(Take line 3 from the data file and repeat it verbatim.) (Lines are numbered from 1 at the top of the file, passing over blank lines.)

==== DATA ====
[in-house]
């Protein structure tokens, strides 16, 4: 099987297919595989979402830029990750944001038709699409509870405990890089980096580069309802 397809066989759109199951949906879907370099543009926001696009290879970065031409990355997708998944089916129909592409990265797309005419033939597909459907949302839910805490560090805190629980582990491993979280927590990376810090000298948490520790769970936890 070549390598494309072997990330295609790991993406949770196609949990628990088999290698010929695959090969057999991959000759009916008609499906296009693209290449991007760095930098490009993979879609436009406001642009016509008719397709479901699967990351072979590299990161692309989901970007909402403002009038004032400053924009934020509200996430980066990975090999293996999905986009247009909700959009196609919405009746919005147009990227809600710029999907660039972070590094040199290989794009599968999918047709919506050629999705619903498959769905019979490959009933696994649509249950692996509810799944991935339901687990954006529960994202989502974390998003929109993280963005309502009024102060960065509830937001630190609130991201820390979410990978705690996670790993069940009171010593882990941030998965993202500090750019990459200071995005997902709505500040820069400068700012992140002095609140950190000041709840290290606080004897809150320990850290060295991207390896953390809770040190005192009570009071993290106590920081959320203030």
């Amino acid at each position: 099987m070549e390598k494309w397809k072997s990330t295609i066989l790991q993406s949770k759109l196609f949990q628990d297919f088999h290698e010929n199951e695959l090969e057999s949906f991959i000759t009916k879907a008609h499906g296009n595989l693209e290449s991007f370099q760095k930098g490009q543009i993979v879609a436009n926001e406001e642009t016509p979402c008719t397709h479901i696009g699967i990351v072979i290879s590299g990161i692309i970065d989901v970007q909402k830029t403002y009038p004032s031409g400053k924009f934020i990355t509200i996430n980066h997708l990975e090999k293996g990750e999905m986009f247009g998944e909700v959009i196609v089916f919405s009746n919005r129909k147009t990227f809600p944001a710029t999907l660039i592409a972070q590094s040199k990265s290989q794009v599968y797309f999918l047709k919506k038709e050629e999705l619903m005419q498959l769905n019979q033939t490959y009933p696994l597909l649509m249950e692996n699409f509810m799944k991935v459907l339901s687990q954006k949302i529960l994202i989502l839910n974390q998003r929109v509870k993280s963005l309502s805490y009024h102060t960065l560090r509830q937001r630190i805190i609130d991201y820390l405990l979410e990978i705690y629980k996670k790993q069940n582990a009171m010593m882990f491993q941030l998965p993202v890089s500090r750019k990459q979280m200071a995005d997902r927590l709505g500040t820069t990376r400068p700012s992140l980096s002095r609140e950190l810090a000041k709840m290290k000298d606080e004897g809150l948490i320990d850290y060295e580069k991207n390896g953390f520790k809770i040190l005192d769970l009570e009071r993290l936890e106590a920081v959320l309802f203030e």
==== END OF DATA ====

């Amino acid at each position: 099987m070549e390598k494309w397809k072997s990330t295609i066989l790991q993406s949770k759109l196609f949990q628990d297919f088999h290698e010929n199951e695959l090969e057999s949906f991959i000759t009916k879907a008609h499906g296009n595989l693209e290449s991007f370099q760095k930098g490009q543009i993979v879609a436009n926001e406001e642009t016509p979402c008719t397709h479901i696009g699967i990351v072979i290879s590299g990161i692309i970065d989901v970007q909402k830029t403002y009038p004032s031409g400053k924009f934020i990355t509200i996430n980066h997708l990975e090999k293996g990750e999905m986009f247009g998944e909700v959009i196609v089916f919405s009746n919005r129909k147009t990227f809600p944001a710029t999907l660039i592409a972070q590094s040199k990265s290989q794009v599968y797309f999918l047709k919506k038709e050629e999705l619903m005419q498959l769905n019979q033939t490959y009933p696994l597909l649509m249950e692996n699409f509810m799944k991935v459907l339901s687990q954006k949302i529960l994202i989502l839910n974390q998003r929109v509870k993280s963005l309502s805490y009024h102060t960065l560090r509830q937001r630190i805190i609130d991201y820390l405990l979410e990978i705690y629980k996670k790993q069940n582990a009171m010593m882990f491993q941030l998965p993202v890089s500090r750019k990459q979280m200071a995005d997902r927590l709505g500040t820069t990376r400068p700012s992140l980096s002095r609140e950190l810090a000041k709840m290290k000298d606080e004897g809150l948490i320990d850290y060295e580069k991207n390896g953390f520790k809770i040190l005192d769970l009570e009071r993290l936890e106590a920081v959320l309802f203030e």